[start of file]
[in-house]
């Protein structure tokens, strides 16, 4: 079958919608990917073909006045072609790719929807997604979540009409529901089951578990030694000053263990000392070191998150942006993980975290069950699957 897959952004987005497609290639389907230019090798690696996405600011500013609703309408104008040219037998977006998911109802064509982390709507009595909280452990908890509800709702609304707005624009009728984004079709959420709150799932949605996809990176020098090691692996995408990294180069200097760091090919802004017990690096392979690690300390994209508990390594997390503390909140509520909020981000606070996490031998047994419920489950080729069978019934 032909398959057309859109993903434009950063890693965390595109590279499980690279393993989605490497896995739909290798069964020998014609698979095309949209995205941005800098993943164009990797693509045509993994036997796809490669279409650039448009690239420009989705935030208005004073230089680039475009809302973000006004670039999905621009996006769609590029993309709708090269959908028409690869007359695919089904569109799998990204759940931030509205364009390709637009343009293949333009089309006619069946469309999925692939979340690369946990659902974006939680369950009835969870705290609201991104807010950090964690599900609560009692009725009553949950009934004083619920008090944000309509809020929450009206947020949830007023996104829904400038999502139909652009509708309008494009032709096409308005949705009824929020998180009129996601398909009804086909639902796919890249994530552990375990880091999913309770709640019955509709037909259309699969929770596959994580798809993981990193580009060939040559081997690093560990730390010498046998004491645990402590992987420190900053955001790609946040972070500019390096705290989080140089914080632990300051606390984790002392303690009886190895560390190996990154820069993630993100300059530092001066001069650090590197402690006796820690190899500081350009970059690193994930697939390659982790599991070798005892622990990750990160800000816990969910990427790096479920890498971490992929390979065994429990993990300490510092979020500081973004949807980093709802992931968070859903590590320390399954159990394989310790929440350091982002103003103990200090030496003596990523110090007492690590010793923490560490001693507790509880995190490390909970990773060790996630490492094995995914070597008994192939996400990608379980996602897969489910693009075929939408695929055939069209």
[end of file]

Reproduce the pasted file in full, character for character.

[in-house]
């Protein structure tokens, strides 16, 4: 079958919608990917073909006045072609790719929807997604979540009409529901089951578990030694000053263990000392070191998150942006993980975290069950699957 897959952004987005497609290639389907230019090798690696996405600011500013609703309408104008040219037998977006998911109802064509982390709507009595909280452990908890509800709702609304707005624009009728984004079709959420709150799932949605996809990176020098090691692996995408990294180069200097760091090919802004017990690096392979690690300390994209508990390594997390503390909140509520909020981000606070996490031998047994419920489950080729069978019934 032909398959057309859109993903434009950063890693965390595109590279499980690279393993989605490497896995739909290798069964020998014609698979095309949209995205941005800098993943164009990797693509045509993994036997796809490669279409650039448009690239420009989705935030208005004073230089680039475009809302973000006004670039999905621009996006769609590029993309709708090269959908028409690869007359695919089904569109799998990204759940931030509205364009390709637009343009293949333009089309006619069946469309999925692939979340690369946990659902974006939680369950009835969870705290609201991104807010950090964690599900609560009692009725009553949950009934004083619920008090944000309509809020929450009206947020949830007023996104829904400038999502139909652009509708309008494009032709096409308005949705009824929020998180009129996601398909009804086909639902796919890249994530552990375990880091999913309770709640019955509709037909259309699969929770596959994580798809993981990193580009060939040559081997690093560990730390010498046998004491645990402590992987420190900053955001790609946040972070500019390096705290989080140089914080632990300051606390984790002392303690009886190895560390190996990154820069993630993100300059530092001066001069650090590197402690006796820690190899500081350009970059690193994930697939390659982790599991070798005892622990990750990160800000816990969910990427790096479920890498971490992929390979065994429990993990300490510092979020500081973004949807980093709802992931968070859903590590320390399954159990394989310790929440350091982002103003103990200090030496003596990523110090007492690590010793923490560490001693507790509880995190490390909970990773060790996630490492094995995914070597008994192939996400990608379980996602897969489910693009075929939408695929055939069209």